Digital detox offers respite from Internet
ONE of the side effects of social media's omnipresence is so-called Net addiction. In response, some people are making a conscious effort to take a break from the digital aspects of their lives.
According to a study conducted last year by Tokyo-based Neo Marketing, about 30 per cent of respondents in their 30s said they need a vacation from social media. Among those in their 20s, the figure was 40 per cent. The results reflected widespread fatigue from digital lifestyles.
Some tech addicts are turning to digital fasting, or digital detox, which is an attempt to stay off the Internet for a set period of time.
In Japan, a 45-year-old employee took a six-day, five-night vacation to the Kansai region's Ise and Shima areas. During the trip, he unplugged from the Internet and switched off his smartphone. In his spare time, he re-read some of his favourite novels.
The man said he ordinarily spends every single day entangled in a wired lifestyle, whether sending e-mail messages from a company computer or connecting to social networks via smartphone after work.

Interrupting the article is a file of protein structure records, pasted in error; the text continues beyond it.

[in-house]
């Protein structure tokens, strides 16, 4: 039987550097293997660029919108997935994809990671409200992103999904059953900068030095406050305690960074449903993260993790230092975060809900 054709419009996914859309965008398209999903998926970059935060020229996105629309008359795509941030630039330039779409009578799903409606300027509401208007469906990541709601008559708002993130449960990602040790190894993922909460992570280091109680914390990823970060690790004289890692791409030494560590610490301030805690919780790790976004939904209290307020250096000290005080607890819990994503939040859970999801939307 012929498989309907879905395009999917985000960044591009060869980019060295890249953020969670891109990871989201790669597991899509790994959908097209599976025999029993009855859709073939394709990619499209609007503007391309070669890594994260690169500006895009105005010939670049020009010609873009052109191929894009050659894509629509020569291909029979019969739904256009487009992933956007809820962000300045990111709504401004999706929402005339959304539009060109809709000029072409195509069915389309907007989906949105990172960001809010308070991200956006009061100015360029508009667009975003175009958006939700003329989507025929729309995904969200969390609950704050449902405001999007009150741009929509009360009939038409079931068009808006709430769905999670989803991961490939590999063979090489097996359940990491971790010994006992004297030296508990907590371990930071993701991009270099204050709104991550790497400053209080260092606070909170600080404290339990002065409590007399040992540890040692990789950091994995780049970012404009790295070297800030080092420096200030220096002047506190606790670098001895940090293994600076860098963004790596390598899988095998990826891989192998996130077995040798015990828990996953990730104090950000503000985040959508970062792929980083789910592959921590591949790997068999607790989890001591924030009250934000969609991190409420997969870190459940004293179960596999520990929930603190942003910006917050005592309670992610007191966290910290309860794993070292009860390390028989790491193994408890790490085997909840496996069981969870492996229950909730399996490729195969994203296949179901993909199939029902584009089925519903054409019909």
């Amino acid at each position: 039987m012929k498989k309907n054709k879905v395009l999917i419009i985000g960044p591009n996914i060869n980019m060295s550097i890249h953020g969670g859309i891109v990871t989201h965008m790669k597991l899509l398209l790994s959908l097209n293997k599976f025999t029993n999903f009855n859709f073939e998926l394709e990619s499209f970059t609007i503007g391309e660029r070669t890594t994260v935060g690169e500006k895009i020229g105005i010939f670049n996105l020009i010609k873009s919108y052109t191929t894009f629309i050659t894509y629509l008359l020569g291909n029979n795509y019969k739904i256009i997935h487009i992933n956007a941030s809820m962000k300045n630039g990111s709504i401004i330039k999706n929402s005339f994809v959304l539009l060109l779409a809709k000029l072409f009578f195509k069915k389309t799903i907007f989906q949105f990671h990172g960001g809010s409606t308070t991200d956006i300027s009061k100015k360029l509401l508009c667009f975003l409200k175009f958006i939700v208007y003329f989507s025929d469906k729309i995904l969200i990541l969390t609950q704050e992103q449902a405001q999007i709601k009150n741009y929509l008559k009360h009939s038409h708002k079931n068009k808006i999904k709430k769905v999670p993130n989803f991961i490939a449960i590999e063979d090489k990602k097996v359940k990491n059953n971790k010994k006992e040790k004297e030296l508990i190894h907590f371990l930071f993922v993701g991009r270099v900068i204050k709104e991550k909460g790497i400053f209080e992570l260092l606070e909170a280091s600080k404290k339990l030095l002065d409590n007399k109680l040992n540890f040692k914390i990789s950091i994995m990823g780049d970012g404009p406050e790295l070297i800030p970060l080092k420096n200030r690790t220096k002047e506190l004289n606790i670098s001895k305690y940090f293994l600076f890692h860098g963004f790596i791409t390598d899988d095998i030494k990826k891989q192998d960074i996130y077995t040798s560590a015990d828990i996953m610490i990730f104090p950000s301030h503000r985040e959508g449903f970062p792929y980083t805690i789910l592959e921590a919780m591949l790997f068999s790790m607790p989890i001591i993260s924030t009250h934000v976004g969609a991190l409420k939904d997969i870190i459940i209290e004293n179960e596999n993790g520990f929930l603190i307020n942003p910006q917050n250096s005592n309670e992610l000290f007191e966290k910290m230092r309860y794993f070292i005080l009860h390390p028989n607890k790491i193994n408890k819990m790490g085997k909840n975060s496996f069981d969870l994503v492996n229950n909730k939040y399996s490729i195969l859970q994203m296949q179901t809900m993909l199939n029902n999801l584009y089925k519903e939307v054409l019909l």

"I've got tired of this suffocating lifestyle where it's impossible to get away from the Internet," he said. "On my recent trip, I relaxed and enjoyed myself in a way that I hadn't in years."
Mr Koji Takanashi, who works for Allied Architects, an Internet- related company in Tokyo, is another example.
Since last year, he's been Net fasting on weekends. The 32-year-old often goes to the seaside not far from Tokyo with a colleague.
In late July, he went to a deserted island in Yokosuka, Kanagawa Prefecture, where he gave stand-up paddleboarding a try.
His job keeps him glued to a computer on weekdays. "That's why I try to spend my weekends in nature," said Mr Takanashi.
Immersed in a whole new environment, he comes up with new, effective ideas for work, he said.
Other people start their digital detox when they begin raising children. Ms Ryuka Okubo, a company employee in Kamakura, Kanagawa Prefecture, stopped opening her laptop on weekends last year when she returned to work from maternity leave.
When she takes her infant son out for a walk, she sometimes leaves her smartphone at home.
"I have a closer relationship with my child (without my smartphone around). It's a breath of fresh air," said the 29-year-old.
THE YOMIURI SHIMBUN/ASIA NEWS NETWORK